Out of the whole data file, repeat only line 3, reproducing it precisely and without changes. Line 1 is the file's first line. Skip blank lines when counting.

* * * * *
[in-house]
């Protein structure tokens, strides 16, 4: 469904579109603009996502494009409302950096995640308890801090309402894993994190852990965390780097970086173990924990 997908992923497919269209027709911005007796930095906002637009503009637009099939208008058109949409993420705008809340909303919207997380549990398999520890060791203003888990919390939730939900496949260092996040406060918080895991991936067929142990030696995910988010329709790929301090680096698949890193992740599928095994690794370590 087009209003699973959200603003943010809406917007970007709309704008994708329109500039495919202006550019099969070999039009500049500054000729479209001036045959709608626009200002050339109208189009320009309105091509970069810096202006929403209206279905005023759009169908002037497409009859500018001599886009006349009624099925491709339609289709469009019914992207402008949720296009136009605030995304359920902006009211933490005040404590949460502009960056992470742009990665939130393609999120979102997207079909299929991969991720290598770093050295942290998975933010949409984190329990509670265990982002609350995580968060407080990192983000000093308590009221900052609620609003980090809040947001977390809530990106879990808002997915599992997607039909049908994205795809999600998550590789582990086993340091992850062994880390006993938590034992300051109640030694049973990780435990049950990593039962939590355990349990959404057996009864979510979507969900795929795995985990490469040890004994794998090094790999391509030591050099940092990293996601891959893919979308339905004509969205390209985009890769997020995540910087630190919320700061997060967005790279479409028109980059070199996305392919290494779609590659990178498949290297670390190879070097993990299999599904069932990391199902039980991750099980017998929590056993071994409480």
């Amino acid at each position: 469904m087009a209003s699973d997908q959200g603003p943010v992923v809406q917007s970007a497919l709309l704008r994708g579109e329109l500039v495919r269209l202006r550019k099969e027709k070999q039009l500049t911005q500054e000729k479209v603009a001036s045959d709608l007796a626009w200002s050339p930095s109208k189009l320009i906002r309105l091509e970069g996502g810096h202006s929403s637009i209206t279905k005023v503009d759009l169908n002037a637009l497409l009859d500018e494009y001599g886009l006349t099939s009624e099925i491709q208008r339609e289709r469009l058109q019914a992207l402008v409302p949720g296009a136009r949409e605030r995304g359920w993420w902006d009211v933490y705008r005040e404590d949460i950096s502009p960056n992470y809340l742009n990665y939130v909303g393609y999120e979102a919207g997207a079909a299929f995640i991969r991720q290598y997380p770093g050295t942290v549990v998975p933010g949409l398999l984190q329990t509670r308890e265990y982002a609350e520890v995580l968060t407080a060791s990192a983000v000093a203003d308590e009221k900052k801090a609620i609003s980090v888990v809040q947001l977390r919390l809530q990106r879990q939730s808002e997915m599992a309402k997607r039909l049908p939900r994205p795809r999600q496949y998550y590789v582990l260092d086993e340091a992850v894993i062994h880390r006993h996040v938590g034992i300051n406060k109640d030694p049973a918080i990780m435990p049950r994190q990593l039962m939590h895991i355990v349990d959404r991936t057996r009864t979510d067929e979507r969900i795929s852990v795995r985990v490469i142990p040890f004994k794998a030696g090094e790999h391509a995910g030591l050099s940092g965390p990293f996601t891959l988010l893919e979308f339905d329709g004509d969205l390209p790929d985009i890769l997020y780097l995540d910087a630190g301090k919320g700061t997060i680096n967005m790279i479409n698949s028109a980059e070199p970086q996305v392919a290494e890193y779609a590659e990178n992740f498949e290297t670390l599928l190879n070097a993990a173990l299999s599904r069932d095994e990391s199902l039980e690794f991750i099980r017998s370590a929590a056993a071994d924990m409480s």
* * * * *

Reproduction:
């Amino acid at each position: 469904m087009a209003s699973d997908q959200g603003p943010v992923v809406q917007s970007a497919l709309l704008r994708g579109e329109l500039v495919r269209l202006r550019k099969e027709k070999q039009l500049t911005q500054e000729k479209v603009a001036s045959d709608l007796a626009w200002s050339p930095s109208k189009l320009i906002r309105l091509e970069g996502g810096h202006s929403s637009i209206t279905k005023v503009d759009l169908n002037a637009l497409l009859d500018e494009y001599g886009l006349t099939s009624e099925i491709q208008r339609e289709r469009l058109q019914a992207l402008v409302p949720g296009a136009r949409e605030r995304g359920w993420w902006d009211v933490y705008r005040e404590d949460i950096s502009p960056n992470y809340l742009n990665y939130v909303g393609y999120e979102a919207g997207a079909a299929f995640i991969r991720q290598y997380p770093g050295t942290v549990v998975p933010g949409l398999l984190q329990t509670r308890e265990y982002a609350e520890v995580l968060t407080a060791s990192a983000v000093a203003d308590e009221k900052k801090a609620i609003s980090v888990v809040q947001l977390r919390l809530q990106r879990q939730s808002e997915m599992a309402k997607r039909l049908p939900r994205p795809r999600q496949y998550y590789v582990l260092d086993e340091a992850v894993i062994h880390r006993h996040v938590g034992i300051n406060k109640d030694p049973a918080i990780m435990p049950r994190q990593l039962m939590h895991i355990v349990d959404r991936t057996r009864t979510d067929e979507r969900i795929s852990v795995r985990v490469i142990p040890f004994k794998a030696g090094e790999h391509a995910g030591l050099s940092g965390p990293f996601t891959l988010l893919e979308f339905d329709g004509d969205l390209p790929d985009i890769l997020y780097l995540d910087a630190g301090k919320g700061t997060i680096n967005m790279i479409n698949s028109a980059e070199p970086q996305v392919a290494e890193y779609a590659e990178n992740f498949e290297t670390l599928l190879n070097a993990a173990l299999s599904r069932d095994e990391s199902l039980e690794f991750i099980r017998s370590a929590a056993a071994d924990m409480s």